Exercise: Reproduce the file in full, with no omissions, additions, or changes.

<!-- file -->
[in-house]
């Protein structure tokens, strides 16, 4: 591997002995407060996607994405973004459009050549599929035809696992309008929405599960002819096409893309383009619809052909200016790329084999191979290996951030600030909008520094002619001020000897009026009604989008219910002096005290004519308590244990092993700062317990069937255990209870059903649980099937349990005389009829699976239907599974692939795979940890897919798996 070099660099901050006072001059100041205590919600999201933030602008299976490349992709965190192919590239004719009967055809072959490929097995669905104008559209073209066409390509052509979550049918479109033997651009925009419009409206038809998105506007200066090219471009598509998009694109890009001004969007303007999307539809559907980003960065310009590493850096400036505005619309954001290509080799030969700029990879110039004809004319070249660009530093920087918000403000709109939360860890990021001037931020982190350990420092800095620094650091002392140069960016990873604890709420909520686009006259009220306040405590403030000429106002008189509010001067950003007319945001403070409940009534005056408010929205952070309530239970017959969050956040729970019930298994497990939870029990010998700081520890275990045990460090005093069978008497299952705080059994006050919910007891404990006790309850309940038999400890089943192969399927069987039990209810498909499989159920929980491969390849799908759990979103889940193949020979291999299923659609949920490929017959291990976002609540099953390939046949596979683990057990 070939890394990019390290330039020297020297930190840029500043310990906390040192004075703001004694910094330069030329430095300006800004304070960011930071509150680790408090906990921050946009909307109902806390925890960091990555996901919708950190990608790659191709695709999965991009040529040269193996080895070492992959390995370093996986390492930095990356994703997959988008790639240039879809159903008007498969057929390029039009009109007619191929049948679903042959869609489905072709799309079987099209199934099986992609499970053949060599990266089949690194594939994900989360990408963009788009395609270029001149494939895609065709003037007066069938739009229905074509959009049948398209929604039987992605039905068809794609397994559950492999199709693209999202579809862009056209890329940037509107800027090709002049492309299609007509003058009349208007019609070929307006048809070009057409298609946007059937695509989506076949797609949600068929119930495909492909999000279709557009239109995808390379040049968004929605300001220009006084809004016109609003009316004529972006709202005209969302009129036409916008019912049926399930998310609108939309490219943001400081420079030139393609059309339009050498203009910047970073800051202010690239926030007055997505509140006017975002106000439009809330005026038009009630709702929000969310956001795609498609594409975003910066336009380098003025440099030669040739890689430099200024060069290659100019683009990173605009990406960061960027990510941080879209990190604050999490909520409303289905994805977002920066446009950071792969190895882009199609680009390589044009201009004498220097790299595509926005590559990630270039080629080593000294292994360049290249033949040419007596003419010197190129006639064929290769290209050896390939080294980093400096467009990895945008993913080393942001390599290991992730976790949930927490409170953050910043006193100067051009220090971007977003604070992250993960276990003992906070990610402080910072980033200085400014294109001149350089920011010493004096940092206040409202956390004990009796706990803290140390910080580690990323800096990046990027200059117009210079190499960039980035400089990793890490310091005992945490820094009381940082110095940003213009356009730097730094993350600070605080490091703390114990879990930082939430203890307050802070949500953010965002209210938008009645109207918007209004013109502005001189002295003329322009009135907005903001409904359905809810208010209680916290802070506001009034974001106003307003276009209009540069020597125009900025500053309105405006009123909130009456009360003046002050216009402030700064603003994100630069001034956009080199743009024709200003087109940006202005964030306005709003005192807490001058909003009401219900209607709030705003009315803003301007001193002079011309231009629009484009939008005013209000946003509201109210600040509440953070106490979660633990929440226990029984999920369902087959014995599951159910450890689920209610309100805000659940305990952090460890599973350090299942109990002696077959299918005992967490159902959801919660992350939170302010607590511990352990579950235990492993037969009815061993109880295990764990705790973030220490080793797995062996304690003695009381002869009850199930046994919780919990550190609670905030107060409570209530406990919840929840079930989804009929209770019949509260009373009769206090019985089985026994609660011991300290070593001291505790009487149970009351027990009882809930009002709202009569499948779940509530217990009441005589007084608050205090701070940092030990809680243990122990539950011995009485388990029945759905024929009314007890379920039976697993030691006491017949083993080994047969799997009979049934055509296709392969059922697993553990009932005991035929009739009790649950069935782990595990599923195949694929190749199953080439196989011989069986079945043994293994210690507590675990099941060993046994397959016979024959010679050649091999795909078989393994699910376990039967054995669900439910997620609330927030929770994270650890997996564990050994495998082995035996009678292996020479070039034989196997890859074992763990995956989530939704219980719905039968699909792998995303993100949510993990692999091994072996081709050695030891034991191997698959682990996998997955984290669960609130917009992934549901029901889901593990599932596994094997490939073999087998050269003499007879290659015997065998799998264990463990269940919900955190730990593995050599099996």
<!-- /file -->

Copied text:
[in-house]
């Protein structure tokens, strides 16, 4: 591997002995407060996607994405973004459009050549599929035809696992309008929405599960002819096409893309383009619809052909200016790329084999191979290996951030600030909008520094002619001020000897009026009604989008219910002096005290004519308590244990092993700062317990069937255990209870059903649980099937349990005389009829699976239907599974692939795979940890897919798996 070099660099901050006072001059100041205590919600999201933030602008299976490349992709965190192919590239004719009967055809072959490929097995669905104008559209073209066409390509052509979550049918479109033997651009925009419009409206038809998105506007200066090219471009598509998009694109890009001004969007303007999307539809559907980003960065310009590493850096400036505005619309954001290509080799030969700029990879110039004809004319070249660009530093920087918000403000709109939360860890990021001037931020982190350990420092800095620094650091002392140069960016990873604890709420909520686009006259009220306040405590403030000429106002008189509010001067950003007319945001403070409940009534005056408010929205952070309530239970017959969050956040729970019930298994497990939870029990010998700081520890275990045990460090005093069978008497299952705080059994006050919910007891404990006790309850309940038999400890089943192969399927069987039990209810498909499989159920929980491969390849799908759990979103889940193949020979291999299923659609949920490929017959291990976002609540099953390939046949596979683990057990 070939890394990019390290330039020297020297930190840029500043310990906390040192004075703001004694910094330069030329430095300006800004304070960011930071509150680790408090906990921050946009909307109902806390925890960091990555996901919708950190990608790659191709695709999965991009040529040269193996080895070492992959390995370093996986390492930095990356994703997959988008790639240039879809159903008007498969057929390029039009009109007619191929049948679903042959869609489905072709799309079987099209199934099986992609499970053949060599990266089949690194594939994900989360990408963009788009395609270029001149494939895609065709003037007066069938739009229905074509959009049948398209929604039987992605039905068809794609397994559950492999199709693209999202579809862009056209890329940037509107800027090709002049492309299609007509003058009349208007019609070929307006048809070009057409298609946007059937695509989506076949797609949600068929119930495909492909999000279709557009239109995808390379040049968004929605300001220009006084809004016109609003009316004529972006709202005209969302009129036409916008019912049926399930998310609108939309490219943001400081420079030139393609059309339009050498203009910047970073800051202010690239926030007055997505509140006017975002106000439009809330005026038009009630709702929000969310956001795609498609594409975003910066336009380098003025440099030669040739890689430099200024060069290659100019683009990173605009990406960061960027990510941080879209990190604050999490909520409303289905994805977002920066446009950071792969190895882009199609680009390589044009201009004498220097790299595509926005590559990630270039080629080593000294292994360049290249033949040419007596003419010197190129006639064929290769290209050896390939080294980093400096467009990895945008993913080393942001390599290991992730976790949930927490409170953050910043006193100067051009220090971007977003604070992250993960276990003992906070990610402080910072980033200085400014294109001149350089920011010493004096940092206040409202956390004990009796706990803290140390910080580690990323800096990046990027200059117009210079190499960039980035400089990793890490310091005992945490820094009381940082110095940003213009356009730097730094993350600070605080490091703390114990879990930082939430203890307050802070949500953010965002209210938008009645109207918007209004013109502005001189002295003329322009009135907005903001409904359905809810208010209680916290802070506001009034974001106003307003276009209009540069020597125009900025500053309105405006009123909130009456009360003046002050216009402030700064603003994100630069001034956009080199743009024709200003087109940006202005964030306005709003005192807490001058909003009401219900209607709030705003009315803003301007001193002079011309231009629009484009939008005013209000946003509201109210600040509440953070106490979660633990929440226990029984999920369902087959014995599951159910450890689920209610309100805000659940305990952090460890599973350090299942109990002696077959299918005992967490159902959801919660992350939170302010607590511990352990579950235990492993037969009815061993109880295990764990705790973030220490080793797995062996304690003695009381002869009850199930046994919780919990550190609670905030107060409570209530406990919840929840079930989804009929209770019949509260009373009769206090019985089985026994609660011991300290070593001291505790009487149970009351027990009882809930009002709202009569499948779940509530217990009441005589007084608050205090701070940092030990809680243990122990539950011995009485388990029945759905024929009314007890379920039976697993030691006491017949083993080994047969799997009979049934055509296709392969059922697993553990009932005991035929009739009790649950069935782990595990599923195949694929190749199953080439196989011989069986079945043994293994210690507590675990099941060993046994397959016979024959010679050649091999795909078989393994699910376990039967054995669900439910997620609330927030929770994270650890997996564990050994495998082995035996009678292996020479070039034989196997890859074992763990995956989530939704219980719905039968699909792998995303993100949510993990692999091994072996081709050695030891034991191997698959682990996998997955984290669960609130917009992934549901029901889901593990599932596994094997490939073999087998050269003499007879290659015997065998799998264990463990269940919900955190730990593995050599099996």